For many, it seems counterintuitive, not to mention immoral that drug legalization of any kind would reduce addiction and death. But in other countries such as Portugal, legalizing or decriminalizing certain drugs like marijuana, has led to an enormous improvement in the rate of addiction and death due to drug abuse. In ending the drug war we have to constantly fight against decades of ignorant propaganda, not to mention certain religious groups that vehemently denounce any policy that would support the legalization or decriminalization of drugs. As I’ve written many times before, the comparison between the war on drugs and prohibition yields profound insight regarding the lack of efficacy and our nation’s continued struggle with addiction. We are by far the number one consumer of a multitude of drugs, both legal and illegal; cocaine, heroin, marijuana, and prescription painkillers.
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Marijuana – Same Strategy; Same Outcome
The most recent class of drugs that has swept the United States of America off of its’ collective feet is opioids. Americans alone use over 90% of the entire world’s Percocet and Vicodin supply; this is a troubling fact. Deaths due to opioid overdose have absolutely skyrocketed beyond epic proportions, making overdose the number one killer ahead of guns and car accidents. President Donald Trump recently declared opioid addiction a national emergency, leading to a meeting in which a panel discussed strategies to end this deadly epidemic. If you read the panel recommendations there are a few positives, (allocating tax dollars towards harm reduction and treatment efforts) but more or less it is pretty much what we have been doing for decades now. They want to lock up drug dealers, a tactic that has not worked at all for four decades, but somehow they think it will now? They’re going to encourage doctors to write less opioid prescriptions, which is good and bad. But even where this idea is good, an addict who can no longer get a prescription opioid will simply purchase it from another patient who can. Or, they will just go buy heroin, which is readily available on our inner city street corners 24/7.
A New Approach to Solving the Opioid Crisis
I’d like to talk about a much different idea; the wholesale legalization of marijuana. Over the last decade, several states have already legalized marijuana one way or another, whether exclusively for medicinal purposes or for recreational purposes as well. States in which marijuana is legal have provided a unique opportunity for experimentation. We now have the results of many of these studies, and just like “Shakira’s hips”, the numbers don’t lie. For example, a study conducted by researchers at Johns Hopkins University Bloomberg School of Public Health and the Philadelphia Veterans Affairs Medical Center found that opioid overdose deaths decreased by 25% in states that passed medical marijuana laws. Another study published by the RAND Corporation found a decrease in opioid addiction and overdoses in states with medical marijuana dispensaries. The University of Michigan published a retrospective survey of 244 patients struggling with chronic pain and found that many of them were substituting medical marijuana for prescription opioids. The decrease in opioid use was extraordinarily profound; they found that 64% of patients had reduced or entirely stopped their use of opioids in favor of medical marijuana. They also reported fewer side effects, an overall reduction in pain levels and an improvement in their quality of life.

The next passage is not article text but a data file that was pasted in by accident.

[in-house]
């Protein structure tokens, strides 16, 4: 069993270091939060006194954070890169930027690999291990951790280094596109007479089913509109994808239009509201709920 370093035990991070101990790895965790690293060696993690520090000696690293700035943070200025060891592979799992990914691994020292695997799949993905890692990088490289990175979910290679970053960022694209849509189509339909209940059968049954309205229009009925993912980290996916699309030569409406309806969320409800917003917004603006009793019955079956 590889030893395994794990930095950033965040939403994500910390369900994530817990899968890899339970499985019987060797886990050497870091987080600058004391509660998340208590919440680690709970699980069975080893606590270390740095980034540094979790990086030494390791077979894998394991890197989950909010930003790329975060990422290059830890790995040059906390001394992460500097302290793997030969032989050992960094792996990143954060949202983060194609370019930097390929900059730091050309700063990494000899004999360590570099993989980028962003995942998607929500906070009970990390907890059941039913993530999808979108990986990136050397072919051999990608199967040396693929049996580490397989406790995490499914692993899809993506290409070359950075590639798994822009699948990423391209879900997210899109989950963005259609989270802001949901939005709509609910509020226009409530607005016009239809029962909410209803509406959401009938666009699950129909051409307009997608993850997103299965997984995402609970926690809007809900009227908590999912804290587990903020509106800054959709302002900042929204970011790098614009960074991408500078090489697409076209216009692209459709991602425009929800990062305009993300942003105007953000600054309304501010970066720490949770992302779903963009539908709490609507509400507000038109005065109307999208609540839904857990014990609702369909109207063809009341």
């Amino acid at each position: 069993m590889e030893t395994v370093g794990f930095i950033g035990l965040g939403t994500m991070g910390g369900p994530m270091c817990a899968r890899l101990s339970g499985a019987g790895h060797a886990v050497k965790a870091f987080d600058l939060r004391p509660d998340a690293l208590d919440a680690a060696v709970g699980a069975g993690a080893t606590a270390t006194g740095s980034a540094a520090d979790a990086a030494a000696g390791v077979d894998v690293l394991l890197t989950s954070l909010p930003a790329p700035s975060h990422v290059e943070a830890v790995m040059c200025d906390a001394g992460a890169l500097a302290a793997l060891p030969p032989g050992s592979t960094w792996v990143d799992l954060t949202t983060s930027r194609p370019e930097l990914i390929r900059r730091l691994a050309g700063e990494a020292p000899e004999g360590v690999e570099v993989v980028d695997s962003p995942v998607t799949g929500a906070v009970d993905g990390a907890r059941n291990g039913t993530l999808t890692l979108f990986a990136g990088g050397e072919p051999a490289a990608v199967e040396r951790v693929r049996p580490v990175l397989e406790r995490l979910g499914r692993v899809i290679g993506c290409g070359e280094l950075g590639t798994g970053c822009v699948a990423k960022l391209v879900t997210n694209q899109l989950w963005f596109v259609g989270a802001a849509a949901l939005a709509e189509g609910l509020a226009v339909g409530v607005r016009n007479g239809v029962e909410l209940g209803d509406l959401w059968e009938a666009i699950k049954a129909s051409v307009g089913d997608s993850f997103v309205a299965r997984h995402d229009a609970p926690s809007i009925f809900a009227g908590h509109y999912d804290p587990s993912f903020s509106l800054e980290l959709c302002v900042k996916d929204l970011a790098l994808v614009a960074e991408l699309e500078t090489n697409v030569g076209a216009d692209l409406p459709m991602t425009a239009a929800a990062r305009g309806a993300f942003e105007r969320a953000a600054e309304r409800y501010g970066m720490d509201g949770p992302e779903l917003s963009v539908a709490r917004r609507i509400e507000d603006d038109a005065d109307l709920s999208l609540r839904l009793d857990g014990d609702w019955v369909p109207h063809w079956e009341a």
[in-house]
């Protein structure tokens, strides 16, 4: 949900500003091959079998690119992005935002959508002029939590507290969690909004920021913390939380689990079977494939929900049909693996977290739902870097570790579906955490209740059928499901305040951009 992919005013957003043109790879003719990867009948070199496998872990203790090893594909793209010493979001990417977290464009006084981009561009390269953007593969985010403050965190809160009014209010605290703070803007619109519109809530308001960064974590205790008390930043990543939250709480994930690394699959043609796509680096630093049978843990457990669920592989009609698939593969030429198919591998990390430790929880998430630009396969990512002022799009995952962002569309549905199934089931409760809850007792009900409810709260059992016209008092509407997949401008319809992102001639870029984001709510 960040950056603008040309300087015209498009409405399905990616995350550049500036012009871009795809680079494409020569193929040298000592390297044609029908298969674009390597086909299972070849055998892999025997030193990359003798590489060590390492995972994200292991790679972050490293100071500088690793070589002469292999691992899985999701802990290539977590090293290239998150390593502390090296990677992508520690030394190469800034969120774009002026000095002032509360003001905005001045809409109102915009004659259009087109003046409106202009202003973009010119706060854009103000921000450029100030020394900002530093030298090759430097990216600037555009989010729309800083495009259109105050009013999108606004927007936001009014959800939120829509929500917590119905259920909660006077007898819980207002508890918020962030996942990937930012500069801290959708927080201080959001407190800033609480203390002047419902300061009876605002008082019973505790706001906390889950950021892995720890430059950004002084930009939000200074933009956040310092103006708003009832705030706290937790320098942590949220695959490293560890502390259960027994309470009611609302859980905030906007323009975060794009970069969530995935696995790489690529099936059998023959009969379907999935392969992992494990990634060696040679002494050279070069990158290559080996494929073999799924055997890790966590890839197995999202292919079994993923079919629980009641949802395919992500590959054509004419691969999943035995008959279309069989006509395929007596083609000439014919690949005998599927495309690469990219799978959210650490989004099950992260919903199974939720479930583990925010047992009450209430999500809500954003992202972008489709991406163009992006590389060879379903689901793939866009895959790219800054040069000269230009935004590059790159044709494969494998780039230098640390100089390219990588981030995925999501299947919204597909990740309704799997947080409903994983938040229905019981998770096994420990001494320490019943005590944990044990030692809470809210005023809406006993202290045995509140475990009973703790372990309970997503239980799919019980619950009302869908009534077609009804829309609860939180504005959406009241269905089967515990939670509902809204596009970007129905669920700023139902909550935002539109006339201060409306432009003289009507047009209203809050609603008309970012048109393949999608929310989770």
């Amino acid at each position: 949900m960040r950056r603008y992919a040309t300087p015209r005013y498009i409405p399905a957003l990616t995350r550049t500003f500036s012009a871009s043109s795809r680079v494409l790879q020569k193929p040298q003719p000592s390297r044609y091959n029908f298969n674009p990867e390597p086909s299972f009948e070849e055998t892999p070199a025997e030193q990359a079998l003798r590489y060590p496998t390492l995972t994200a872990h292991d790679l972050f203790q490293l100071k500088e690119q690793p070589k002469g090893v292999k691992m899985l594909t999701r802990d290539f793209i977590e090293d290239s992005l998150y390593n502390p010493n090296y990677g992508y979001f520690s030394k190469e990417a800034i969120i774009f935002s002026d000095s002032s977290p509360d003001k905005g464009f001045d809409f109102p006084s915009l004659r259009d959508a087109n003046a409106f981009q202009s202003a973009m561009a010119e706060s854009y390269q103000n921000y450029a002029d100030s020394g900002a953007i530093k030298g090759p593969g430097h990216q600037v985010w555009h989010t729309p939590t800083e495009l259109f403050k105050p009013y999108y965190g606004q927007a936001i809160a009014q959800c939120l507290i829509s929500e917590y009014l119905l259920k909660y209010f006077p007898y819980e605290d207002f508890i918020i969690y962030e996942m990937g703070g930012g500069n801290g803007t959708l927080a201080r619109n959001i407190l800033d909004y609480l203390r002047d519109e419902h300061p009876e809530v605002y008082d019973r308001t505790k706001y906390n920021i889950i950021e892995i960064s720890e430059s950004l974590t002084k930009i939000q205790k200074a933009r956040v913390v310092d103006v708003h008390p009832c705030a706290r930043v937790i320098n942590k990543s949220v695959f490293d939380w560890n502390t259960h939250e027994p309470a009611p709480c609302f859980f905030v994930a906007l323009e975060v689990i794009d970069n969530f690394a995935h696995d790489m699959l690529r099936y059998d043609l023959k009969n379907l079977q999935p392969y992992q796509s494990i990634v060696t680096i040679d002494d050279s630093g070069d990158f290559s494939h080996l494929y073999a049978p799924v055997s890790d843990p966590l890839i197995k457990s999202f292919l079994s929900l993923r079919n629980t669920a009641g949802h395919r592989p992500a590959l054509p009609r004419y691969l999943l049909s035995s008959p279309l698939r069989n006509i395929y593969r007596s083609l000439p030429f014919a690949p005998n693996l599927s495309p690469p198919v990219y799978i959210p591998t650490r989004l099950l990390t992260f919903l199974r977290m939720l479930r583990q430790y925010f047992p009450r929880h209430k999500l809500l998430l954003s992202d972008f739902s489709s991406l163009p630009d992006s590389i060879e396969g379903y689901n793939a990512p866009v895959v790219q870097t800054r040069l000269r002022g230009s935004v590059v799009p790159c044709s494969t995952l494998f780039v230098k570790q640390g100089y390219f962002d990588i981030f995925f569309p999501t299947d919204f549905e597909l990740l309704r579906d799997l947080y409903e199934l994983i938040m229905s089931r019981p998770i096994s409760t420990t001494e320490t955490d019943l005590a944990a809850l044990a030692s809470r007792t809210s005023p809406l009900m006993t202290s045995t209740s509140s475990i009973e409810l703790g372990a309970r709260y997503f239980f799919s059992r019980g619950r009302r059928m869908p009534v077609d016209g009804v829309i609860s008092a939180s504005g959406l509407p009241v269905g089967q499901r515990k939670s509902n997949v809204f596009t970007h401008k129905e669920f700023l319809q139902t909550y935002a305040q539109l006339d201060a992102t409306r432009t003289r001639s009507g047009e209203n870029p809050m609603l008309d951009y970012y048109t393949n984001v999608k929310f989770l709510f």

The Downsides of Marijuana are Overstated
The problem with attempting to legalize drugs, in general, is that people will protest based on ancient propaganda and false assumptions. Evidence from studies conducted in Colorado shows that the use of marijuana by teens hasn’t even slightly increased since the drug was legalized there. Many studies time after time have demonstrated that Marijuana is considerably less harmful to the lungs than cigarettes. Even if marijuana were as harmful to the lungs as cigarettes it would be irrelevant. We now have a plethora of devices that can be used to vaporize marijuana instead of smoking it, thereby negating all concerns related to lung damage. Besides, aren’t cigarettes still legal? You see, this is the problem with the argument against legalization of marijuana; even when you can come up with a legitimate downside, it can either be matched or exceeded by multiple currently legal drugs such as alcohol and/or tobacco. More importantly, the downside is often overstated.
We Need New Ideas
We have a huge drug problem in this country. I can’t even tell you how many friends I’ve lost, let alone how many “RIP” status updates I’ve seen on social media over the years. We cannot afford to let potentially life-saving drugs go to waste because of old propaganda and federal overreach. We’ve tried everything else we could think of; jail, rehab, shutting down pain clinics and arresting crooked doctors, but it’s not working. I think the government needs to legalize drugs, period. But I’m willing to concede that certain drugs are more worthy of legalization first. Marijuana is a drug that needs to be legalized on the federal level as soon as possible. In many treatment programs throughout the nation, addicts are already being treated with marijuana. Also, many chronic pain patients who would otherwise become addicts are substituting their opioid prescriptions for medical marijuana instead. This prevents future addicts from being created in the first place. I’m not necessarily saying that marijuana is our savior, but it could be.
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